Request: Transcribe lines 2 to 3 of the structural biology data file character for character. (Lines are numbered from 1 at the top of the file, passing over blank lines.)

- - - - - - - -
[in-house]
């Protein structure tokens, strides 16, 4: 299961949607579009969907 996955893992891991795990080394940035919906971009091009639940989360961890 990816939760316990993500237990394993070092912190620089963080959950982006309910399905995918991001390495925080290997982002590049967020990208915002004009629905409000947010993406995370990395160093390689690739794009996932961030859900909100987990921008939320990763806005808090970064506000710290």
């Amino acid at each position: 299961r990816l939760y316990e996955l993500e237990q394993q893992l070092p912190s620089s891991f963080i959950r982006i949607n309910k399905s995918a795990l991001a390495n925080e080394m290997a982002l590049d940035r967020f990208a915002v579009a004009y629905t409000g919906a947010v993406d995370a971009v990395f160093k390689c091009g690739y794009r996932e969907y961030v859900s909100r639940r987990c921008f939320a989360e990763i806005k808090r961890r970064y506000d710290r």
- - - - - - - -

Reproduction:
């Protein structure tokens, strides 16, 4: 299961949607579009969907 996955893992891991795990080394940035919906971009091009639940989360961890 990816939760316990993500237990394993070092912190620089963080959950982006309910399905995918991001390495925080290997982002590049967020990208915002004009629905409000947010993406995370990395160093390689690739794009996932961030859900909100987990921008939320990763806005808090970064506000710290």
């Amino acid at each position: 299961r990816l939760y316990e996955l993500e237990q394993q893992l070092p912190s620089s891991f963080i959950r982006i949607n309910k399905s995918a795990l991001a390495n925080e080394m290997a982002l590049d940035r967020f990208a915002v579009a004009y629905t409000g919906a947010v993406d995370a971009v990395f160093k390689c091009g690739y794009r996932e969907y961030v859900s909100r639940r987990c921008f939320a989360e990763i806005k808090r961890r970064y506000d710290r």